```
julia> fizzbuzz(5:8, "fuzz", "bizz")
bizz
fuzz
7
8
```

### Parametric Dispatch

It is frequently the case that a function should dispatch on parametric types, such as `Vector{T}`

or `Dict{K,V}`

, but the type parameters are not fixed. This case can be dealt with by using parametric dispatch:

```
julia> foo{T<:Number}(xs::Vector{T}) = @show xs .+ 1
foo (generic function with 1 method)
julia> foo(xs::Vector) = @show xs
foo (generic function with 2 methods)
julia> foo([1, 2, 3])
xs .+ 1 = [2,3,4]
3-element Array{Int64,1}:
2
3
4
julia> foo([1.0, 2.0, 3.0])
xs .+ 1 = [2.0,3.0,4.0]
3-element Array{Float64,1}:
2.0
3.0
4.0
julia> foo(["x", "y", "z"])
xs = String["x","y","z"]
3-element Array{String,1}:
"x"
"y"
"z"
```

One may be tempted to simply write `xs::Vector{Number}`

. But this only works for objects whose type is explicitly `Vector{Number}`

:

```
julia> isa(Number[1, 2], Vector{Number})
true
julia> isa(Int[1, 2], Vector{Number})
false
```

This is due to parametric invariance: the object `Int[1, 2]`

is *not* a `Vector{Number}`

, because it can only contain `Int`

s, whereas a `Vector{Number}`

would be expected to be able to contain any kinds of numbers.

### Writing Generic Code

Dispatch is an incredibly powerful feature, but frequently it is better to write generic code that works for all types, instead of specializing code for each type. Writing generic code avoids code duplication.

For example, here is code to compute the sum of squares of a vector of integers:

```
function sumsq(v::Vector{Int})
s = 0
for x in v
s += x ^ 2
end
s
end
```

But this code *only* works for a vector of `Int`

s. It will not work on a `UnitRange`

:

```
julia> sumsq(1:10)
ERROR: MethodError: no method matching sumsq(::UnitRange{Int64})
Closest candidates are:
sumsq(::Array{Int64,1}) at REPL[8]:2
```

It will not work on a `Vector{Float64}`

:

```
julia> sumsq([1.0, 2.0])
ERROR: MethodError: no method matching sumsq(::Array{Float64,1})
Closest candidates are:
sumsq(::Array{Int64,1}) at REPL[8]:2
```

A better way to write this `sumsq`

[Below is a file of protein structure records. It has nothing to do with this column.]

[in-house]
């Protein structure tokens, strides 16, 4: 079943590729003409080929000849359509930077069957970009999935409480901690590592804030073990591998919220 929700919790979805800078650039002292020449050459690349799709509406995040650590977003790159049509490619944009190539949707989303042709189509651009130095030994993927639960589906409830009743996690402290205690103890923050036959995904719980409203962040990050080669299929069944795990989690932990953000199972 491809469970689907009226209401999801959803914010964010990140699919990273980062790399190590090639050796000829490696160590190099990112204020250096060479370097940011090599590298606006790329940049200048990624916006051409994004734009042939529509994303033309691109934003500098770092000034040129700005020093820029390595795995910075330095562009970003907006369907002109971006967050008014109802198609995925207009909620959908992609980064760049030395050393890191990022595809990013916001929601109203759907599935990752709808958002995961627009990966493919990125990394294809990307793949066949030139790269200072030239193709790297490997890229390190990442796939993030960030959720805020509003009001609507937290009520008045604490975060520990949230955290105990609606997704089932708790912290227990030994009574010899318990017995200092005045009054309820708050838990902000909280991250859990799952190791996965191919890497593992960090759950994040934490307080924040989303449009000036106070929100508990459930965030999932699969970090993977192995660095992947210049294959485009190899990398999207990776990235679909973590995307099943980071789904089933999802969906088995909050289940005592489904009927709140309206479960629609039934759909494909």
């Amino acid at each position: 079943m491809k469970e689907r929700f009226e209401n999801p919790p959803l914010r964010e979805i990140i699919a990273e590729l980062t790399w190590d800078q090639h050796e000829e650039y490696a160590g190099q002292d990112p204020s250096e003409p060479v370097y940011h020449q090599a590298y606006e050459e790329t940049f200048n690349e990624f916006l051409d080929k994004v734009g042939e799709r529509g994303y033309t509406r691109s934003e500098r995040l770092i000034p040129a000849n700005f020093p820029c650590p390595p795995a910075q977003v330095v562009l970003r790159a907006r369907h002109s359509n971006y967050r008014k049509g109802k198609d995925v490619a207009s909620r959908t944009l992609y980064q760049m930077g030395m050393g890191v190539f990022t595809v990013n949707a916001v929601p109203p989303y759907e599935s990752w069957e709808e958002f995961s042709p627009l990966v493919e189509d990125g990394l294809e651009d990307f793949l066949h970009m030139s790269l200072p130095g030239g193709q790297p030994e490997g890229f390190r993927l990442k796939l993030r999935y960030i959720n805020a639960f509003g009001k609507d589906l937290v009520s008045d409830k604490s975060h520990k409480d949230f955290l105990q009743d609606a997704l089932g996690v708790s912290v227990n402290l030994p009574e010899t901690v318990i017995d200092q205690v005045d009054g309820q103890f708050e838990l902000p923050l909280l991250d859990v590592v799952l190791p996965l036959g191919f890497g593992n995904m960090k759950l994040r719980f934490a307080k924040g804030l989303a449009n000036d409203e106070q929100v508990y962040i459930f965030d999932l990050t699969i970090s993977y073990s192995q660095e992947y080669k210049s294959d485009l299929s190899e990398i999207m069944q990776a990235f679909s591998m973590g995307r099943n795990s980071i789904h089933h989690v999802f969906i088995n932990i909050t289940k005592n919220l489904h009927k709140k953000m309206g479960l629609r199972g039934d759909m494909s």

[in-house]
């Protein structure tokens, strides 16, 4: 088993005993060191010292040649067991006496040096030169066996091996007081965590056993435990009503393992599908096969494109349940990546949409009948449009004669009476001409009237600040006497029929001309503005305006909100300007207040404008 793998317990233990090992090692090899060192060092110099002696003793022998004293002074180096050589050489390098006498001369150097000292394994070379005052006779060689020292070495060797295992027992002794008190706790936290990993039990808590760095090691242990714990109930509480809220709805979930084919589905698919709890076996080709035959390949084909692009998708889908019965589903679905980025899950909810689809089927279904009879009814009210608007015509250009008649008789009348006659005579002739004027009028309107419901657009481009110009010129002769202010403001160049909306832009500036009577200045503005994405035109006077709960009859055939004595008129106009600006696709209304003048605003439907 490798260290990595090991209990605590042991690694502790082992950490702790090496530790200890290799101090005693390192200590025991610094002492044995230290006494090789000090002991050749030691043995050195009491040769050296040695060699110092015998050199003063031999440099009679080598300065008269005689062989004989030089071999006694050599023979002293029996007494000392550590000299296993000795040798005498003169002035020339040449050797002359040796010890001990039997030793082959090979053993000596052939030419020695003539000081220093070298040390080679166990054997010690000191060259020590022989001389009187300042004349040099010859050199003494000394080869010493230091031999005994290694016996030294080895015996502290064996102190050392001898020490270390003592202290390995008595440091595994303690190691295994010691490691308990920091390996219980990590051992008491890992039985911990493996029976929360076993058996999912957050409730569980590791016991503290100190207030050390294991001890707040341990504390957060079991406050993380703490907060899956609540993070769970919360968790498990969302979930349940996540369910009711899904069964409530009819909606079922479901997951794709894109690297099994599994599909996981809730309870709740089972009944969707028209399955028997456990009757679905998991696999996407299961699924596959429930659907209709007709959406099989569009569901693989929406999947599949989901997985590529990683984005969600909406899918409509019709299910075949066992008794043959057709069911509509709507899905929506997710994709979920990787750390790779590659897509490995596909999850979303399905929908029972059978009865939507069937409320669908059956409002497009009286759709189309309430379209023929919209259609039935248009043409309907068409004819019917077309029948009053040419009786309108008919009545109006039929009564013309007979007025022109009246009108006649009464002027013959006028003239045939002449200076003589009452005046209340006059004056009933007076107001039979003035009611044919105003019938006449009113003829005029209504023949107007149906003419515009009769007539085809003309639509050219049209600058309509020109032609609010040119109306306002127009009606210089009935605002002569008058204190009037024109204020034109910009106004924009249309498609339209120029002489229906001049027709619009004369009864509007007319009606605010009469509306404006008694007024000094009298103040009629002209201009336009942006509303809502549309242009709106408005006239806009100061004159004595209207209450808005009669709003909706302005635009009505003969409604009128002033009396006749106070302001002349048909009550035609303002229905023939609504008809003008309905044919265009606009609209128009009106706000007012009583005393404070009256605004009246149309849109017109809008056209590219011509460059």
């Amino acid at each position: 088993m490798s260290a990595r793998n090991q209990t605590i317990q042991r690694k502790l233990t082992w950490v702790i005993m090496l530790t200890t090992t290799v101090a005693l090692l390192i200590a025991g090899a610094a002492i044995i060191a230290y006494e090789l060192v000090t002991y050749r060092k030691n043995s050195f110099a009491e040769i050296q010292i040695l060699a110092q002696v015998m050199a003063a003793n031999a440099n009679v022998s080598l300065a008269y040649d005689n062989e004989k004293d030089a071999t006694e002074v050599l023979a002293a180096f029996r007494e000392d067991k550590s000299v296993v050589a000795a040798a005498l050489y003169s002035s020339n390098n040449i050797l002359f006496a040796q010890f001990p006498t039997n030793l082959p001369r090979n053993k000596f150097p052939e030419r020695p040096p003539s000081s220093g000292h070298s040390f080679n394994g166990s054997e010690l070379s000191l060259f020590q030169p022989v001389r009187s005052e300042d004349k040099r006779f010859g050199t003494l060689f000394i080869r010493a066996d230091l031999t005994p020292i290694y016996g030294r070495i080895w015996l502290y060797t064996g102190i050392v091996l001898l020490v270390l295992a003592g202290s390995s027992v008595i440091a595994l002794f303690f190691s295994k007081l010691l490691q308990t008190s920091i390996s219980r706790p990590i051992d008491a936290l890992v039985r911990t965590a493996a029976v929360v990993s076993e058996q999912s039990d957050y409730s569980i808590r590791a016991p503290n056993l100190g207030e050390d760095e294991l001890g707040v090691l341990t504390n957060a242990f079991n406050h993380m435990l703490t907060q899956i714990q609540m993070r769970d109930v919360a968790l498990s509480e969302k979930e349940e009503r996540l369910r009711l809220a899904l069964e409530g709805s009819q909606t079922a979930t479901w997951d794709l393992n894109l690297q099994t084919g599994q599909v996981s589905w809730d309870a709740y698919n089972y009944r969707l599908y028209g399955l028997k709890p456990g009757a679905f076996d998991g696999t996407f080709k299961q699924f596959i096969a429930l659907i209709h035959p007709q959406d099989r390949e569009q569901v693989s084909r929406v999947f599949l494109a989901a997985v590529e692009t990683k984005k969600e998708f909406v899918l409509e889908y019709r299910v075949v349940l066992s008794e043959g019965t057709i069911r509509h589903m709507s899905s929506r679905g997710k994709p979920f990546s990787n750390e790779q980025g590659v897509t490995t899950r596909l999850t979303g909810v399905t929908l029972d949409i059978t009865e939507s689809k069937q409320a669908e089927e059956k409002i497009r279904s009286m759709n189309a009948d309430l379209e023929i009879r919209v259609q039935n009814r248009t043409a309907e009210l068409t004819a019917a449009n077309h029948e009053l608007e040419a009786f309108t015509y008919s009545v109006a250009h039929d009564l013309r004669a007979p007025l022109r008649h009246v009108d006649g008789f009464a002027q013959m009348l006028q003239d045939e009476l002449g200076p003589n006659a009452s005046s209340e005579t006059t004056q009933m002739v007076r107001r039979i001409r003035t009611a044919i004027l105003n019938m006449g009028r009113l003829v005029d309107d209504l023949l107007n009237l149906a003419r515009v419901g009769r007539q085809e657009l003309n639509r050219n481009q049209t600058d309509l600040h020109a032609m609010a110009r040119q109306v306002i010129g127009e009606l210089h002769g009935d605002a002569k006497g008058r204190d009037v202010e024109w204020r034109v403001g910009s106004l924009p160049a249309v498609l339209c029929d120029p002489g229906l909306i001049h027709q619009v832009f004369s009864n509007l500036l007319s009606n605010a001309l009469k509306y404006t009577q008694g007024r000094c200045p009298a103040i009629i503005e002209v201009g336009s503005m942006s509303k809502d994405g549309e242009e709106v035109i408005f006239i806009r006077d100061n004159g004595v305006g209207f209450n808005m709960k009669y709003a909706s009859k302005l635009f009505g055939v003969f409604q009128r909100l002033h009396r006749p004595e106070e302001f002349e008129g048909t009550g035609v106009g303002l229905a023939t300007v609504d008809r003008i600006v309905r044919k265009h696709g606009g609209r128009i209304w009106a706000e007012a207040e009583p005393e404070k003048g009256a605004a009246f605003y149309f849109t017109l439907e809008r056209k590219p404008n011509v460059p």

function should be

```
function sumsq(v::AbstractVector)
s = zero(eltype(v))
for x in v
s += x ^ 2
end
s
end
```

This will work on the two cases listed above. But there are some collections that we might want to sum the squares of that aren't vectors at all, in any sense. For instance,

```
julia> sumsq(take(countfrom(1), 100))
ERROR: MethodError: no method matching sumsq(::Base.Take{Base.Count{Int64}})
Closest candidates are:
sumsq(::Array{Int64,1}) at REPL[8]:2
sumsq(::AbstractArray{T,1}) at REPL[11]:2
```

shows that we cannot sum the squares of a lazy iterable.

An even more generic implementation is simply

```
function sumsq(v)
s = zero(eltype(v))
for x in v
s += x ^ 2
end
s
end
```

Which works in all cases:

```
julia> sumsq(take(countfrom(1), 100))
338350
```

This is the most idiomatic Julia code, and can handle all sorts of situations. In some other languages, removing type annotations may affect performance, but that is not the case in Julia; only type stability is important for performance.

## Recursive functions

### Simple recursion

Using recursion and the ternary conditional operator, we can create an alternative implementation of the built-in `factorial`

function:

```
myfactorial(n) = n == 0 ? 1 : n * myfactorial(n - 1)
```

Usage:

```
julia> myfactorial(10)
3628800
```

### Working with trees

Recursive functions are often most useful on data structures, especially tree data structures. Since expressions in Julia are tree structures, recursion can be quite useful for metaprogramming. For instance, the below function gathers a set of all heads used in an expression.

```
heads(ex::Expr) = reduce(∪, Set((ex.head,)), (heads(a) for a in ex.args))
heads(::Any) = Set{Symbol}()
```

We can check that our function is working as intended:

```
julia> heads(:(7 + 4x > 1 > A[0]))
Set(Symbol[:comparison,:ref,:call])
```

This function is compact and uses a variety of more advanced techniques, such as the `reduce`

higher order function, the `Set`

data type, and generator expressions.

## Square a number

This is the easiest syntax to define a function:

```
square(n) = n * n
```

To call a function, use round brackets (without spaces in between):

```
julia> square(10)
100
```

Functions are objects in Julia, and we can show them in the REPL as with any other objects:

```
julia> square
square (generic function with 1 method)
```

All Julia functions are generic (otherwise known as polymorphic) by default. Our `square`

function works just as well with floating point values:

```
julia> square(2.5)
6.25
```

...or even matrices:

```
julia> square([2 4
2 1])
2×2 Array{Int64,2}:
12 12
6 9
```